Could B-type Natriuretic Peptide (BNP) plasma concentration be useful to predict fluid responsiveness [corrected] in critically ill patients with acute circulatory failure?

L Muller, G Louart, J-L Teboul, A Mahamat, A Polge, J-P Bertinchant, J Ripart, J-E de La Coussaye, J-Y Lefrant
Annales Françaises D'anesthèsie et de Rèanimation 2009, 28 (6): 531-6

BACKGROUND AND OBJECTIVES: As B-type Natriuretic Peptide (BNP) is a marker of ventricular wall stress, the present study was aimed at determining whether plasma BNP concentration could predict fluid responsiveness in critically ill patients with acute circulatory failure.

METHODS: This prospective and non randomized interventional study included 33 sedated, mechanically ventilated patients, with acute circulatory failure requiring cardiac output measurement and fluid challenge. Plasma BNP concentration was measured before and after fluid challenge (250 to 500 ml with infusion rate=999 ml/h). An increase in stroke index (SI) greater than or equal to 15% allowed separation of responders from nonresponders. Receiver operating characteristic (ROC) curves were generated for BNP and compared to that of central venous pressure (CVP) that is routinely considered as a marker of cardiac preload.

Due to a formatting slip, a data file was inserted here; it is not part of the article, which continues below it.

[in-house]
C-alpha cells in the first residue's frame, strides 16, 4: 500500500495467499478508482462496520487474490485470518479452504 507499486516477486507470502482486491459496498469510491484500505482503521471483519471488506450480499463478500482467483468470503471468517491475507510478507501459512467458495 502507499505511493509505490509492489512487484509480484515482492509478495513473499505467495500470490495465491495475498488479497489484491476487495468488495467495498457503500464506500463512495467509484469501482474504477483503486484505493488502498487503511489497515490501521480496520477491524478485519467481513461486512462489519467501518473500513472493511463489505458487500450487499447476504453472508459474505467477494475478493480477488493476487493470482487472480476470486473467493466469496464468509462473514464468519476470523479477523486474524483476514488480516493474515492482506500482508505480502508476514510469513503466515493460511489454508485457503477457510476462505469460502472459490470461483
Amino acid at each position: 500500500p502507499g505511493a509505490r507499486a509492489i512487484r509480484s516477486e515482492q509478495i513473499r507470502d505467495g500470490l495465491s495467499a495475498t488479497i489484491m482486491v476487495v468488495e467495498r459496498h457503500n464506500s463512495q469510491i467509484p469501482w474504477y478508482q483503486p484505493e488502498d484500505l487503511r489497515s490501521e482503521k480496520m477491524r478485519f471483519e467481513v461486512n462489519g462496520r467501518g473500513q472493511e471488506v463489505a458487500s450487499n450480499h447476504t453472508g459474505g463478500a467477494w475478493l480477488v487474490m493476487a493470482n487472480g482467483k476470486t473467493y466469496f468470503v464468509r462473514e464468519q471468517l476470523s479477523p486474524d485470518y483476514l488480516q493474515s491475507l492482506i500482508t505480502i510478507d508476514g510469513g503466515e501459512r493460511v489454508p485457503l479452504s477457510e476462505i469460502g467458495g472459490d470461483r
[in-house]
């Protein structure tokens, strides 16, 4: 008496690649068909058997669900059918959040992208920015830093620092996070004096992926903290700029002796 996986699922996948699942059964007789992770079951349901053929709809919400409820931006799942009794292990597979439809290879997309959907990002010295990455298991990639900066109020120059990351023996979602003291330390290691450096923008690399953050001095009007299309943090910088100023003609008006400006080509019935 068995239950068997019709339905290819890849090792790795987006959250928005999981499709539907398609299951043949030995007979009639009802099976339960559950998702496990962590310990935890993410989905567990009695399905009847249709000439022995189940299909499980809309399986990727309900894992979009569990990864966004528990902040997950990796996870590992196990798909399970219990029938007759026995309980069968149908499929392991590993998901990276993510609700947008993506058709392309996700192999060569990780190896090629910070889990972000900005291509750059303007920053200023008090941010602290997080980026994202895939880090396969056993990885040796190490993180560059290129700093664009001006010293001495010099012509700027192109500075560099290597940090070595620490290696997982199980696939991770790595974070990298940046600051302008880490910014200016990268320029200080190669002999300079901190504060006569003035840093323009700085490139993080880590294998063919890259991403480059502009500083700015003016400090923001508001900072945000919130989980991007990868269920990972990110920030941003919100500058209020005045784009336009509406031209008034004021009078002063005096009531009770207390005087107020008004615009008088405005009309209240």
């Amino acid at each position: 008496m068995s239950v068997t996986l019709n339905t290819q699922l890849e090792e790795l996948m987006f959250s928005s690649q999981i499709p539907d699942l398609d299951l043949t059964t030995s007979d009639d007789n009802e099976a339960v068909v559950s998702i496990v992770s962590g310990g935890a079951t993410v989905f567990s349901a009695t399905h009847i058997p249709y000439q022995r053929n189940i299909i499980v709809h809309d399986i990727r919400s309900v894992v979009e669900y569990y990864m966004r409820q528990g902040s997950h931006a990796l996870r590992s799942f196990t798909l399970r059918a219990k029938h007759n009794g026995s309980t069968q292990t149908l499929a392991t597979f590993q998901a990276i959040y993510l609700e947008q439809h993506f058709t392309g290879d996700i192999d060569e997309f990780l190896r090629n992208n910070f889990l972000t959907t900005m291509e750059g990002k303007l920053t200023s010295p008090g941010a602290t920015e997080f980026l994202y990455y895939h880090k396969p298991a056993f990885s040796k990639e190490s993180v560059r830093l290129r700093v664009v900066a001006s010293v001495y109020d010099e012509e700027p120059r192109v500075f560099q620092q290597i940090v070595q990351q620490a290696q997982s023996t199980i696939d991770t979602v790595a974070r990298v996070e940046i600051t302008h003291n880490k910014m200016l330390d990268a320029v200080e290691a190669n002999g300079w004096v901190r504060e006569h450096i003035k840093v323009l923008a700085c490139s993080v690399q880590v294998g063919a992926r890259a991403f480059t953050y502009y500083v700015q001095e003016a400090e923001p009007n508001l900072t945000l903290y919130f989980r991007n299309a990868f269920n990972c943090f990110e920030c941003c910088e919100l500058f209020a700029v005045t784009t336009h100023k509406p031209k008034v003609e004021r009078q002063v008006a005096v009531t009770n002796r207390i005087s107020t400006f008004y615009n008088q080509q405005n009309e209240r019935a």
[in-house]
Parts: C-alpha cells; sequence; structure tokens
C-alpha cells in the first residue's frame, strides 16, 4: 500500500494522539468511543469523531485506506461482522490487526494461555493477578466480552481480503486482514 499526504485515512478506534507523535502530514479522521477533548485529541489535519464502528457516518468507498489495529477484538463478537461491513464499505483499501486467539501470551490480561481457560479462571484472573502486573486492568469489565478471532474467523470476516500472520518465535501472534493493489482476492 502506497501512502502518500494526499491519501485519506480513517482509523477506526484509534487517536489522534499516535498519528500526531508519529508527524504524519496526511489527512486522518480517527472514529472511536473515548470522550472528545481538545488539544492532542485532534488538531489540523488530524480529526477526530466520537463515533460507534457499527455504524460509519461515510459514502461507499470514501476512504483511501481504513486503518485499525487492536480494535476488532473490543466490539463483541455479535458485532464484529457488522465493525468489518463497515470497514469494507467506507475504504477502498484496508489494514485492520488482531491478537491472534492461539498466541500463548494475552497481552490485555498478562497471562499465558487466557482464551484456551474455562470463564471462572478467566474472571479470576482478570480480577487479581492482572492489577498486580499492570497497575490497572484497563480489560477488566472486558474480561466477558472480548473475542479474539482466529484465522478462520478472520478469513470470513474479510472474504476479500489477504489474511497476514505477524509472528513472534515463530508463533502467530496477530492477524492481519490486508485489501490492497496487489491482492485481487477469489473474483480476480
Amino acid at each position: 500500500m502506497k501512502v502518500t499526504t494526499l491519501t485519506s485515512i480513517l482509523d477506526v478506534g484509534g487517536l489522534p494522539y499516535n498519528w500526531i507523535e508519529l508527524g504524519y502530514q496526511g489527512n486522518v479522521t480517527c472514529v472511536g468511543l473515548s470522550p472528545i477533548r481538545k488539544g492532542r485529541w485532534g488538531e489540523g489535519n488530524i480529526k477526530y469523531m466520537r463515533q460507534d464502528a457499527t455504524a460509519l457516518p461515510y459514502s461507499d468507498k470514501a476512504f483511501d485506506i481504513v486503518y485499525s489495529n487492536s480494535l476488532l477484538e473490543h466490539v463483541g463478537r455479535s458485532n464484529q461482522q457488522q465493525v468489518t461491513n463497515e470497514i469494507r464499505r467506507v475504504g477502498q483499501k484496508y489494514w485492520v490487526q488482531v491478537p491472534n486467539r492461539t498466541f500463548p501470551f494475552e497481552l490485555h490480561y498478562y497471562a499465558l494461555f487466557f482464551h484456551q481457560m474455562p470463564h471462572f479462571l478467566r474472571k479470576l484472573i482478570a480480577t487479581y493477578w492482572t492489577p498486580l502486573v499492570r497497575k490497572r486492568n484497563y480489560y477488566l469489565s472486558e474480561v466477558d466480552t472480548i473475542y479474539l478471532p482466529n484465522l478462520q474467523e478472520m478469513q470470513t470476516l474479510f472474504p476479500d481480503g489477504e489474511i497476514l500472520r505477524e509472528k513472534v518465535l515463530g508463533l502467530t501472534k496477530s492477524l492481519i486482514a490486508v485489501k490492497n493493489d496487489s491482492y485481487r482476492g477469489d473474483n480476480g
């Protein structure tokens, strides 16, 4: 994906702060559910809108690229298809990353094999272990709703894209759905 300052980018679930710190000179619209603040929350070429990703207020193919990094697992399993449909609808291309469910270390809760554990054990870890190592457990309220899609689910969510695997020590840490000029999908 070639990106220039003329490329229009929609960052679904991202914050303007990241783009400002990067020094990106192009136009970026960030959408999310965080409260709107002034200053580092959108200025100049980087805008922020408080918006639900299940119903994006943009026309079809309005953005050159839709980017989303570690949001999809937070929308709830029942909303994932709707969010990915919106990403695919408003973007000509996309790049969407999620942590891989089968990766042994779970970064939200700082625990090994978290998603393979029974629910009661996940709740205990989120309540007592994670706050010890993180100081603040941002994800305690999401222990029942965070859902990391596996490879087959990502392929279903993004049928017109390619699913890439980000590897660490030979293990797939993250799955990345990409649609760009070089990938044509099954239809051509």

RESULTS: Among 33 patients, there were 24 responders. At baseline, BNP plasma values were less in responders (328 [35-1190] pg/ml versus 535 [223-5000] pg/ml, p<0.03). The area under the ROC curves was 0.74+/-0.11, that was similar to the area under the ROC curve for CVP (0.77+/-0.10). The best cut-off value of plasma BNP level for predicting fluid responsiveness was 193 pg/ml (sensitivity: 38%, specificity: 100%, positive predictive value: 100%, negative predictive value: 38%, accuracy: 55%). Fluid challenge did not increase plasma BNP concentrations in responders and nonresponders.

CONCLUSION: In critically ill patients with acute circulatory failure, BNP does not accurately predict fluid responsiveness.


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